When I was 8 years old, my brother (age 10) and I started a paper route. We had to get up everyday of the year, without exceptions, at 5 am and deliver around 100 newspapers. Rain, snow, and exhaustion didn’t matter- the papers had to be delivered. So we did it everyday for four years.   Having this responsibility at a young age taught me how to work hard, be consistent and follow through even when I didn’t feel like it.   My mom recently sent me this letter she found from one of our customers and it reminded me how much learning how to work hard with a paper route has served me throughout my life.   Learning how to work is an invaluable lesson to learn. I’ve been able to take the lessons I learned from that paper route and apply them to everything I’ve endeavored to do.
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Two Keys To Success

I was listening to a podcast where CJ McCollum (shooting guard for the Portland Trailblazers) was talking to Brian Koppelman (filmmaker who wrote and produced Rounders, Oceans 13 & his current show, Billions) Brian made a great point that two of the keys to success are: Being present Being comfortable in your own skin Being present is harder & harder in our busy, technology driven world & for that reason it is even more important. Being present with the people you are with is crucial to connection but being present in your work is also crucial to your effectiveness. Learning to eliminate distractions, turn down the noise & focus are skills of the highly successful. Being comfortable in your own skin is harder to teach. It eludes many people and their can be many reasons for that. I don’t know all the answers but a couple things that help are:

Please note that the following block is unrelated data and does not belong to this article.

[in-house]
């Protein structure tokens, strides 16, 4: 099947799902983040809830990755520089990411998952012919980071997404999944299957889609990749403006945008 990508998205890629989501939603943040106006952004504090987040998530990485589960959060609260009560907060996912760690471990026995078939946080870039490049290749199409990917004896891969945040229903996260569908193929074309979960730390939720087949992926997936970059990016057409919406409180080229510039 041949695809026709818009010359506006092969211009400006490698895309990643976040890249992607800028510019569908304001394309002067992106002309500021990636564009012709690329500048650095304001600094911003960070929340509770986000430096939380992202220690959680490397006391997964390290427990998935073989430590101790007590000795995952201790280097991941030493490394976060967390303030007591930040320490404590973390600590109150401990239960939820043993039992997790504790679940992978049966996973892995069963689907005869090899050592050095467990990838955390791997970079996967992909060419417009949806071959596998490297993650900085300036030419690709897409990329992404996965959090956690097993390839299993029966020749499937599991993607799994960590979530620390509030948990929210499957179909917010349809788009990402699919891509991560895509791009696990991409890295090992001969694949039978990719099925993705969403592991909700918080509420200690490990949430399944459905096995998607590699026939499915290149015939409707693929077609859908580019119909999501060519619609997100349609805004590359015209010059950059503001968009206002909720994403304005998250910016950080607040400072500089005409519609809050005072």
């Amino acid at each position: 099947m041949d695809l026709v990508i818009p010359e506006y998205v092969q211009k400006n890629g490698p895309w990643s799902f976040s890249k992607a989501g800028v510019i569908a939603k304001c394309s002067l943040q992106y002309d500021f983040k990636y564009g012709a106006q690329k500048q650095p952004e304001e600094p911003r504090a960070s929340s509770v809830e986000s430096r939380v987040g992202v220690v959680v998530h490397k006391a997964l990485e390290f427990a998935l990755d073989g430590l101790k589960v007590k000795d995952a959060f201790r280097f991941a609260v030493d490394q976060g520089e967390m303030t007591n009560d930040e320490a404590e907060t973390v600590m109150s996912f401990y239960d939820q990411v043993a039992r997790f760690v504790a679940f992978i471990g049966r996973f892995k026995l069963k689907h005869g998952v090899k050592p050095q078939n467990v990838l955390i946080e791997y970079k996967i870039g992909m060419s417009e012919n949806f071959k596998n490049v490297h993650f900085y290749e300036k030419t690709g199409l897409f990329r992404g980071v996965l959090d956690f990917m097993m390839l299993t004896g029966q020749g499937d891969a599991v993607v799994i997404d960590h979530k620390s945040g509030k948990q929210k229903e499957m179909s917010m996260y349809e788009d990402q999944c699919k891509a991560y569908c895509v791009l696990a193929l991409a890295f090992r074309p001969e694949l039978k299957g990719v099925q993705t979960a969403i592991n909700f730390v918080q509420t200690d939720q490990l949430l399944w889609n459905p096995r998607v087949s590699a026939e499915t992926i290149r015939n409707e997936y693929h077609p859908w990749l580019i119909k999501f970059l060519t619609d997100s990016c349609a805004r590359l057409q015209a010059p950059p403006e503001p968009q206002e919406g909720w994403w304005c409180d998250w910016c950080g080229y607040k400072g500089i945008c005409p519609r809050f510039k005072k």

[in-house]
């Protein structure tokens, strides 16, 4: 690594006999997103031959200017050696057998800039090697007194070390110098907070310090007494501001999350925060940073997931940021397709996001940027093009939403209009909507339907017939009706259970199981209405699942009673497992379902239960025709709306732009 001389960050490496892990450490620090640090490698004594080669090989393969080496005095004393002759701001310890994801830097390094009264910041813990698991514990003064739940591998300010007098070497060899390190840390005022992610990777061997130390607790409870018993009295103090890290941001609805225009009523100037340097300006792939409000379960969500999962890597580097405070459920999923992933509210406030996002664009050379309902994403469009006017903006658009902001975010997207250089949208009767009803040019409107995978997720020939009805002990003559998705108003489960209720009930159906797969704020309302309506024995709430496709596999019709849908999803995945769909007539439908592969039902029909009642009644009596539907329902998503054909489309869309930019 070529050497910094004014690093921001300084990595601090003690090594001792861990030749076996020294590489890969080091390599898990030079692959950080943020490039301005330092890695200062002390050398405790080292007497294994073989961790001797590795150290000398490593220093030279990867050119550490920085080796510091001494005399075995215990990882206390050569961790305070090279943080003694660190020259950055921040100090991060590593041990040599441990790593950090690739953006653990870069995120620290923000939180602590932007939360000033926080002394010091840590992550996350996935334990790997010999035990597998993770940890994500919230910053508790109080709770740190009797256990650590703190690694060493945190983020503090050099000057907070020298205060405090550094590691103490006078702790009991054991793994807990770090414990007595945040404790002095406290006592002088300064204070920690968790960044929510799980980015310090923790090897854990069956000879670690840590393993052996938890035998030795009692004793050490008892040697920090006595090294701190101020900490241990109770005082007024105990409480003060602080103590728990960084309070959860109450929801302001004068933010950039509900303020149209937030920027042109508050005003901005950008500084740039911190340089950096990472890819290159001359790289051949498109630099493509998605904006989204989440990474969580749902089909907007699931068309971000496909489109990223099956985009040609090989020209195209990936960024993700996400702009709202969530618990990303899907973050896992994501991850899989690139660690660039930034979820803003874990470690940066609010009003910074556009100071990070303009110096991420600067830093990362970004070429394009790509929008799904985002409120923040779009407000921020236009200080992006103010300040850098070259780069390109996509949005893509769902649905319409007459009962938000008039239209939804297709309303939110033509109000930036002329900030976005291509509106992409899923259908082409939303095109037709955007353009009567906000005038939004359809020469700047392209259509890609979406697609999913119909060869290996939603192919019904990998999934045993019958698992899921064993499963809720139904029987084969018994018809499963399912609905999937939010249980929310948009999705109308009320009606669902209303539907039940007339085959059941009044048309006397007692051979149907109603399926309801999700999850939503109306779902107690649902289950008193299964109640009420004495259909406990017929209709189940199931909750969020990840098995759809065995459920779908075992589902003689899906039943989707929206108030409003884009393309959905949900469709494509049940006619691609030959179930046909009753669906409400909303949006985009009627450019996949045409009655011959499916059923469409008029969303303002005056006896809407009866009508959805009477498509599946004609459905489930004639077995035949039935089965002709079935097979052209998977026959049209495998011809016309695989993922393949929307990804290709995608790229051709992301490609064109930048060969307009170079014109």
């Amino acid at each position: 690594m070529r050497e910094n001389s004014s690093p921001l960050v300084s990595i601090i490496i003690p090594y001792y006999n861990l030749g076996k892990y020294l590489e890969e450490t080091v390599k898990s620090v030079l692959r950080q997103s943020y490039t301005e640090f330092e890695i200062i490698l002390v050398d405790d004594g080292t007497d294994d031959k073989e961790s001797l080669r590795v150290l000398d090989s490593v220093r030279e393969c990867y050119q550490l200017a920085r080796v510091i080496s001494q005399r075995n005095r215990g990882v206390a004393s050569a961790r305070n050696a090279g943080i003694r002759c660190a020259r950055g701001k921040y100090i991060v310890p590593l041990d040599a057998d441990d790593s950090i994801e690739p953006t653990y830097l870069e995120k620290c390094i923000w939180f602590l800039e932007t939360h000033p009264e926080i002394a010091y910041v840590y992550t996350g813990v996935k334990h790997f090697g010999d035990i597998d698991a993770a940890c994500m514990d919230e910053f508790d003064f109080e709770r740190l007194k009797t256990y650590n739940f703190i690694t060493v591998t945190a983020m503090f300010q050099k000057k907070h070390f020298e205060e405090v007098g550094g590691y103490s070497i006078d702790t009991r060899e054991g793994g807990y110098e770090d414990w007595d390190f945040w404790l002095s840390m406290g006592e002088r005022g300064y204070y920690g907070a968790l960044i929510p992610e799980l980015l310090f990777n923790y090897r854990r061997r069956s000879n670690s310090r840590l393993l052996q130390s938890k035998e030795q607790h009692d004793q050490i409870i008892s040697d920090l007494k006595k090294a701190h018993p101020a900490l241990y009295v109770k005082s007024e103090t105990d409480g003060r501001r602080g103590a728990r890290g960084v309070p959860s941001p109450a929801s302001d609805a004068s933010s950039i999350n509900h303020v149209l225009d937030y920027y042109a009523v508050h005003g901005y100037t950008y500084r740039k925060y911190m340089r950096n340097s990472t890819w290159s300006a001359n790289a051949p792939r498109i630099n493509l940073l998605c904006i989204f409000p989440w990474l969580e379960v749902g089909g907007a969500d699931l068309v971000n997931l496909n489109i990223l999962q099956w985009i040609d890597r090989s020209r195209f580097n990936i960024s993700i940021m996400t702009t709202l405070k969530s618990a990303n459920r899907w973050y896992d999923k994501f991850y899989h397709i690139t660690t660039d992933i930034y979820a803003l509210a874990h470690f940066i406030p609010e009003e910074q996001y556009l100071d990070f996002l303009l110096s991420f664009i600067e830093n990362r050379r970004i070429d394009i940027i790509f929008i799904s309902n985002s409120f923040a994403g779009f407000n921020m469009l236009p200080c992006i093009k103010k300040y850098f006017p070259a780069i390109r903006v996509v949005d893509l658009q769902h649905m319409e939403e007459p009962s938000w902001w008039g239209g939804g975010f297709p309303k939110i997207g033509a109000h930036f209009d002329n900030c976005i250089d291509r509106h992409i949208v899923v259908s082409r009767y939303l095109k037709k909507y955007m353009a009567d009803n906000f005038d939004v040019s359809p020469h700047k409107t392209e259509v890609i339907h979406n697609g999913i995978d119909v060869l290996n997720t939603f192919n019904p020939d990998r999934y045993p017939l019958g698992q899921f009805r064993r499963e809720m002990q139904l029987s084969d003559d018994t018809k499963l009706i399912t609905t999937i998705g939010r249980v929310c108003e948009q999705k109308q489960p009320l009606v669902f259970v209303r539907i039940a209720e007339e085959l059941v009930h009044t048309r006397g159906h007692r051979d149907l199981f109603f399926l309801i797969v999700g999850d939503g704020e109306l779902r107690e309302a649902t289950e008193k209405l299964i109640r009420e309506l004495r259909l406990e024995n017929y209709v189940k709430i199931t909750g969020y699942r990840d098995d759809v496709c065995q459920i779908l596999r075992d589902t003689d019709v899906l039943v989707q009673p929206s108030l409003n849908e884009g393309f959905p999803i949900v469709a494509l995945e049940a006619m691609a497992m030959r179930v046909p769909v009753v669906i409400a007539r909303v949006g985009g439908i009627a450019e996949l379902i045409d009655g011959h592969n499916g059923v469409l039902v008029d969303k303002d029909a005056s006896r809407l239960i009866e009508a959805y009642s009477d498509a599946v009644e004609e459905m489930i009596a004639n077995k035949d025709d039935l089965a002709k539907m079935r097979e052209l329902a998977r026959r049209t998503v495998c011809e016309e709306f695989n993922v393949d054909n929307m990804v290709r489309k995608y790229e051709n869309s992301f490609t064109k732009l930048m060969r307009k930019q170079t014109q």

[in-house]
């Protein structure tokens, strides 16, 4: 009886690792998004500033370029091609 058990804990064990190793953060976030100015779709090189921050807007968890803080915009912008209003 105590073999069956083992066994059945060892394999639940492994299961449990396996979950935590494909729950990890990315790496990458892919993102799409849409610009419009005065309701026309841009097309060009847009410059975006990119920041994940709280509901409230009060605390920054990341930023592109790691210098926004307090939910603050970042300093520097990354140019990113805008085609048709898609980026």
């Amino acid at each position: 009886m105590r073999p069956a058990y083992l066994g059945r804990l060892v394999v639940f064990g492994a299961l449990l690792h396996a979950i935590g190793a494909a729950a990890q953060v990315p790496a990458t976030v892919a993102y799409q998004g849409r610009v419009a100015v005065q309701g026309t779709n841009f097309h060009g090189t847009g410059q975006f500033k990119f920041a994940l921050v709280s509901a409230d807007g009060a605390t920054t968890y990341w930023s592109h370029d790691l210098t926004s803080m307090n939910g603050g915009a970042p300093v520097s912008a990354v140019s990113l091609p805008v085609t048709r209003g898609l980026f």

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Plus, Minus and Equal

The four-time undefeated MMA champion now MMA trainer, Frank Shamrock, has developed a system for training would-be fighters. I’m not a huge MMA fan – but I think there is a lot of merit to his system. The system is called “+, -, =”. Shamrock’s theory is that in order to be the best, you need to work with someone better than you, someone equal to you and someone whom you can teach. Shamrock believes this builds the best fighters. We certainly don’t have to be an MMA fighter to benefit from this system. The same can be applied to us in any scenario. Training with someone better than us pushes us past our limits and helps us see greater possibilities. Training with our equal tests our skills and in the process they become a peer, allow us to create cooperation, shared learning and has a mastermind effect. Teaching allows